Thursday, 12 May 2016

Secret Army, Season 1 (1977)

The 'Comet Line' was a real Belgian resistance group in WW2 that helped about 800 Allied air crew to escape Nazi-occupied Europe and return to the war effort.  Its activities were a major inspiration for this BBC drama, about a fictitious organisation named 'Lifeline', which fulfils the same role.

Lifeline co-ordinates much of its activity around a cafe, where the proprietor and his waitress - who is also his mistress - juggle their resistance activities with the demands of the German authorities and of his invalid wife.

Now if you're thinking to yourself, "wait, that sounds familiar, but wasn't it a bawdy comedy full of ethnic stereotypes?", then you're remembering 'Allo 'Allo, which began a few years after this show ended, and was an unapologetic parody of it.

There's precious little humour to be found in Secret Army itself, which was probably a factor in choosing it to lampoon.  It's a decidedly grim show, with protagonists who are far from white hats, despite (or indeed, because of) the dangerous and heroic work they've taken on.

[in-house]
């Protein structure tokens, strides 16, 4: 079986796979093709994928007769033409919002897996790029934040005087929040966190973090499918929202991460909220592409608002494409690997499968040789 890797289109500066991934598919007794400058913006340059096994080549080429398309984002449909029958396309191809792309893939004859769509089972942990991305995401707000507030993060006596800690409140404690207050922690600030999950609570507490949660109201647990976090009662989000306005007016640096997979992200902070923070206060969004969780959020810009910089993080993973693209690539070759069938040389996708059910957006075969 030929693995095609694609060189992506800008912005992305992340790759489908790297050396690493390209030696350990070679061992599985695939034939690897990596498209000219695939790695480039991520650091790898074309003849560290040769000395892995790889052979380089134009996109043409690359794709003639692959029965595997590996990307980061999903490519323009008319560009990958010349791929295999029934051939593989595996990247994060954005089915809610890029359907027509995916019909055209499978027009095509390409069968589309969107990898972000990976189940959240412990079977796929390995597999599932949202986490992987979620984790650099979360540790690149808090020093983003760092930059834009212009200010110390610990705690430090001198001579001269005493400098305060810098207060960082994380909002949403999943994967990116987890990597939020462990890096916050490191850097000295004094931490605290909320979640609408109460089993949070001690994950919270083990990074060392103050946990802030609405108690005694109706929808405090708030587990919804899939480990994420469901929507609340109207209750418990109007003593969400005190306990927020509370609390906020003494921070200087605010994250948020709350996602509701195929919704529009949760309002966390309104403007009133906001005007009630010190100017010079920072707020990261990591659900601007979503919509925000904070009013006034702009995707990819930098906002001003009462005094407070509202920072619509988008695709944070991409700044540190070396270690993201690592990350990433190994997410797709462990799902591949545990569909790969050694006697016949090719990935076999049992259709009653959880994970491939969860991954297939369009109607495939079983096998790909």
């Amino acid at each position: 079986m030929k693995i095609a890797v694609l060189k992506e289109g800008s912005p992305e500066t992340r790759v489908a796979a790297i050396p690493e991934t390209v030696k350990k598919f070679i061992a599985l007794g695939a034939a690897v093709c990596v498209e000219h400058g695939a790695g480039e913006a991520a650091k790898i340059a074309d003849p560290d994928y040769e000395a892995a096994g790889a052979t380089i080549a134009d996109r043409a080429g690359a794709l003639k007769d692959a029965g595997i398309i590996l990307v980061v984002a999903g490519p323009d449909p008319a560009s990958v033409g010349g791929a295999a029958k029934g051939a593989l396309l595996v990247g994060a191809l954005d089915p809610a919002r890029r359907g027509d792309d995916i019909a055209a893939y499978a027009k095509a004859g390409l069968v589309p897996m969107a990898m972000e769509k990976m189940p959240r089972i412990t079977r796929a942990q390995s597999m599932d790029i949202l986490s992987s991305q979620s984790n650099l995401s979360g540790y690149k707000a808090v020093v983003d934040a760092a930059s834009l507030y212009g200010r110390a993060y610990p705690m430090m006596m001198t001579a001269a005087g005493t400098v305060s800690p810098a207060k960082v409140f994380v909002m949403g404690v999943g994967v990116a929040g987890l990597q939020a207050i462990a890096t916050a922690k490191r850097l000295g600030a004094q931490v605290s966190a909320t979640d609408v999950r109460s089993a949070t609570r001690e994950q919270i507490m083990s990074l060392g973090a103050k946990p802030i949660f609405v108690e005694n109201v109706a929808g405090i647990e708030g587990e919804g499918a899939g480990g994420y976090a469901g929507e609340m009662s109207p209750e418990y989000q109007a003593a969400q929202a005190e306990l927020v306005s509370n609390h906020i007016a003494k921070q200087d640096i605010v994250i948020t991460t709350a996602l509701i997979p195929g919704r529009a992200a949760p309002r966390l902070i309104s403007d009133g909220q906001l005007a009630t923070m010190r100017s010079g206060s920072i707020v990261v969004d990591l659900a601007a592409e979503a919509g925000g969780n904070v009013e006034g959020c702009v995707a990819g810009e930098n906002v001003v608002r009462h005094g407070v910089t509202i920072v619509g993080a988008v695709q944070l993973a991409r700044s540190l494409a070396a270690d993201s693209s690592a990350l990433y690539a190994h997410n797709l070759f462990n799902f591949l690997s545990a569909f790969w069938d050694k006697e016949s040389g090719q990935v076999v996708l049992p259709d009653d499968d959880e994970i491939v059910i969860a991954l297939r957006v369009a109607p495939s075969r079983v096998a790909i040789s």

On a personal level for instance, cafe owner Albert is pretty awful to both his wife and his mistress: not to mention completely absorbed in how difficult the situation is for him.  Meanwhile the Lifeline organisation as a whole must often do some terrible things to preserve the secrecy of their operations.  What victories they win are hard-fought, and often tainted in some way, and they endure more than one outright defeat in the course of the first season.

If you're interested in a WW2 drama that largely rejects any glamourisation of the war, and don't mind the sometimes stridently grim tone, then this is a well put-together piece of work.  If you prefer something lighter, though, then it is probably not for you.

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